FIG. 9 shows the details of vertical offset computation block 162. Step 200 starts the sync index s at the oldest synchronized touch and loops 210 through the synchronized subsequence. Decision diamond 204 separates out the modifier chord touches from any opposite hand touches. For the convenience of the modifier zone or arrangement matching process 164, step 206 stores each modifier chord touch into the touch array MT[ ] in order of their finger identity 84. Step 208 computes each modifier touch's vertical offset from the default or resting location of its corresponding finger. For key layouts such as 23 and 24 with an arch across the home row keys, these default locations should be the locations of the ‘ASDF’ and ‘JKL;’ keys. These vertical offsets help the modifier zone matching process 164 efficiently compensate for the natural arch across the fingertips. Decision diamond 202 breaks the loop and returns through 212 once the whole synchronized subsequence has been processed.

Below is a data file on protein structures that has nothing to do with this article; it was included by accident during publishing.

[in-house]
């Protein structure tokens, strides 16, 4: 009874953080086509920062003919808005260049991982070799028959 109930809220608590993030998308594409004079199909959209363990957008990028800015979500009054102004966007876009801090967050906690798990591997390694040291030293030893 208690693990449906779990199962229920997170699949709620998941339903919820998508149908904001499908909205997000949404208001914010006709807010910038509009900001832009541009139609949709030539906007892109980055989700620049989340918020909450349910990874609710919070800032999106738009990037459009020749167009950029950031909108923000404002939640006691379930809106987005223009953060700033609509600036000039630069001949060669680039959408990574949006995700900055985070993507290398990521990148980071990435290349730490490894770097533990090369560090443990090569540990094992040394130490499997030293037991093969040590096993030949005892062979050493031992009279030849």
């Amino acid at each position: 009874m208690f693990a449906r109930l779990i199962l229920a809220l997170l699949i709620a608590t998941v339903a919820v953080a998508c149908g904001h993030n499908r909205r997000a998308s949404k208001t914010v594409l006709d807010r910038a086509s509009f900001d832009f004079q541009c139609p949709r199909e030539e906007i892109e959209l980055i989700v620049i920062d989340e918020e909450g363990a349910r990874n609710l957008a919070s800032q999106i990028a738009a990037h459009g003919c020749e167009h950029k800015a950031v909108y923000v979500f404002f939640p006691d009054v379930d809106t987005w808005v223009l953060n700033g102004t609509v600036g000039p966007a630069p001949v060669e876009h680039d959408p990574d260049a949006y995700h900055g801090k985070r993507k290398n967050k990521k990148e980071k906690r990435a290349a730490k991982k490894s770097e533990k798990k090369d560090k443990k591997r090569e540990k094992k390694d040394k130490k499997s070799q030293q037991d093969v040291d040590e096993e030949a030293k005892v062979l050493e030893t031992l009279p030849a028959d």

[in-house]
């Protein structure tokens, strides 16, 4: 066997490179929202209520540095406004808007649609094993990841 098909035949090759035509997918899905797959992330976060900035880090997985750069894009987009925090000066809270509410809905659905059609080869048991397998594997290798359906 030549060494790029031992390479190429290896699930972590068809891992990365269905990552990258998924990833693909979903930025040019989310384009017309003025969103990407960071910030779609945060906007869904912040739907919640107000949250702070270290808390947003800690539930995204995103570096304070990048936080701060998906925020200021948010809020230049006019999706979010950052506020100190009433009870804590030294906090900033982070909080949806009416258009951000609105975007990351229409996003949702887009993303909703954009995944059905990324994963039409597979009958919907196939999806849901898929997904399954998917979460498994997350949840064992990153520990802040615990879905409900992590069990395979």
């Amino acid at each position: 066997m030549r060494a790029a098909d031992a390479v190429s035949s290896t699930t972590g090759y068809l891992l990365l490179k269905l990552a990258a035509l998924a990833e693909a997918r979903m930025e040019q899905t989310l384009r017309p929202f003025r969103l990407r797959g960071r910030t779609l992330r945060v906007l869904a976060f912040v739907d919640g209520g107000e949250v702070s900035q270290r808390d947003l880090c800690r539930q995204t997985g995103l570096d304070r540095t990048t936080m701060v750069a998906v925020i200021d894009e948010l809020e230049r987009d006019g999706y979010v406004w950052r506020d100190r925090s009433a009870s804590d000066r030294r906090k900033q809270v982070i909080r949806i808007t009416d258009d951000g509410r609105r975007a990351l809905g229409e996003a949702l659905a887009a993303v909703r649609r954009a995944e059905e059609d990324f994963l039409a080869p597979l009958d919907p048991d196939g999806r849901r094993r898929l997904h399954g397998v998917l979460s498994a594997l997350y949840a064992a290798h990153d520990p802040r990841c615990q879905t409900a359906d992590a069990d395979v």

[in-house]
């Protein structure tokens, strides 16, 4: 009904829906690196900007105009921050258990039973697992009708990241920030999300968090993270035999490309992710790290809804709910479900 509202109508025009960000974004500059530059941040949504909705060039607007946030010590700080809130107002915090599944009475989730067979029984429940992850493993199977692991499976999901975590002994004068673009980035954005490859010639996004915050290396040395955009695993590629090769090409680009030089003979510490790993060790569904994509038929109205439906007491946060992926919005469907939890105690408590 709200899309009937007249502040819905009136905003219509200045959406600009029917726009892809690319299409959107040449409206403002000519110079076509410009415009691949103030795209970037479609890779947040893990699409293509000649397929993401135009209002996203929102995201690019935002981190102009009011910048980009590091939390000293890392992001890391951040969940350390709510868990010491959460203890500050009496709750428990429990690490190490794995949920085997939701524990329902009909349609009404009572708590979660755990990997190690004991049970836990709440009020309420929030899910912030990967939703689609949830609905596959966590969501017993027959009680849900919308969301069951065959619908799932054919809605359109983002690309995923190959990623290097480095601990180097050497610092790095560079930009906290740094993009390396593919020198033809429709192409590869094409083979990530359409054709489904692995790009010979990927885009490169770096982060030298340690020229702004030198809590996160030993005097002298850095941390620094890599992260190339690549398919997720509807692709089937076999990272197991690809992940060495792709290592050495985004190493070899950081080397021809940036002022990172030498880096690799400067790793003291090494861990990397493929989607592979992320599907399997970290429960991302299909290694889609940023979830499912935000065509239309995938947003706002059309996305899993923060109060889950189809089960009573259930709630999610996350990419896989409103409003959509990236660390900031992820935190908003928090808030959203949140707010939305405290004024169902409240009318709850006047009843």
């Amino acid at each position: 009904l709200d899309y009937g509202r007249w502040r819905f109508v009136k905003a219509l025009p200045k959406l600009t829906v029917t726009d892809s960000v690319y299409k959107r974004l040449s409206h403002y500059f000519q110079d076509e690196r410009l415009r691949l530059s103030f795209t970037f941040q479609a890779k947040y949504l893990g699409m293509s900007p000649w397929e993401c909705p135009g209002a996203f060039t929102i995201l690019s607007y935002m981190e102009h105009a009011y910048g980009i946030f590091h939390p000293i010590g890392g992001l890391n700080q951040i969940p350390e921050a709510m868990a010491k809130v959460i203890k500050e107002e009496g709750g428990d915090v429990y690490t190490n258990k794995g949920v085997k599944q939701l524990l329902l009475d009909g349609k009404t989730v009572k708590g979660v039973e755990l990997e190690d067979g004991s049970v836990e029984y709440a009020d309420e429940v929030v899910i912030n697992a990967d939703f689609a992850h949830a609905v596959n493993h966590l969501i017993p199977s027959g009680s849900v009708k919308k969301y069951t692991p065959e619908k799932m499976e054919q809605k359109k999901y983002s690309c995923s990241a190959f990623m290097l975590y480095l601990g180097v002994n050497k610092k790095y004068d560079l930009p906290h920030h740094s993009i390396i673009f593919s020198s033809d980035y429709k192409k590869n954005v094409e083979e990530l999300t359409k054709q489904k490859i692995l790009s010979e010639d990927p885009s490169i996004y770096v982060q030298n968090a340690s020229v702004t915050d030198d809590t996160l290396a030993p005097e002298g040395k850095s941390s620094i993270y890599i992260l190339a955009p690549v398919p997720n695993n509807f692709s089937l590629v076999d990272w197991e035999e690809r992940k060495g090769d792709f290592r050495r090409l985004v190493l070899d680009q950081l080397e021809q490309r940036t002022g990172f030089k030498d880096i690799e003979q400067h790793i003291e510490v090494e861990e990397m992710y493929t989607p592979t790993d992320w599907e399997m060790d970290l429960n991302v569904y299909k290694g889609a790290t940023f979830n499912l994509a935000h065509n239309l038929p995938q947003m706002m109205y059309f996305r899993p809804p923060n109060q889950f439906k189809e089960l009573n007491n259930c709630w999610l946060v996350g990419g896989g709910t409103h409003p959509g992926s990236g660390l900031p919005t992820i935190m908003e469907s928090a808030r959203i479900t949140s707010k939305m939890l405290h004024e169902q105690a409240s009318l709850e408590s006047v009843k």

FIG. 10 discloses the preferred embodiment of block 164, a search for modifier zones 100 that the modifier chord fingertips lie within. The array Z[ ] of configured zones is assumed to contain only zones for the given modifier chord's hand, and these zones are assumed to be ordered within the array from farthest below home row to farthest above. In this embodiment, the loop of steps 250-276 will attempt to accumulate modifier types from each zone that any of the modifier chord fingertips lies within. If, however, decision diamond 262 finds that the fingertips are not clearly spaced across zones, i.e. if two or more fingertips are vertically bunched together yet straddling the border between two zones, it will direct the loop of steps 280-288 to find the single zone that the average of the fingertip offsets falls within. Step 250 clears selected_mods, the variable whose bits will accumulate the selected modifier types. Step 252 clears the modifier zone index i. Step 254 initializes the max vertical offset for fingertips found in the i th zone, Z[i].found_ymax, to the zone's minimum vertical boundary Z[i].range_ymin. Step 256 initialized the modifier fingertip index f to 2, representing the index finger. Decision diamond 260 checks whether touch MT[f]'s vertical offset from default is within zone Z[i]'s boundaries. If not, decision diamond 270 checks whether all fingertip touches including the pinky have been examined, and if not step 272 advances the fingertip index. If touch MT[f] is within Z[i]'s vertical range, decision diamond 262 checks whether it is vertically separated by at least zone_safety_sep from any touches already found in the zone below. zone_safety_sep should be set to about 1 cm or ⅜″. If the touch is clearly separated from any in the zone below, step 264 will bump up Z[i].found_ymax as necessary. Step 266 accumulates the modifier types 91 assigned to Z[i] into the selected_mods bits with a bitwise OR operation. Once all fingertips have been checked against the i th zone, decision diamond 274 will check whether all zones have been tested, and if not advance to the next zone through step 276. If the loop 254-276 gets through all zones without decision diamond 262 finding a fingertip separation violation, step 278 will return the accumulated modifier types selected_mods to decision diamond 170 of FIG. 8.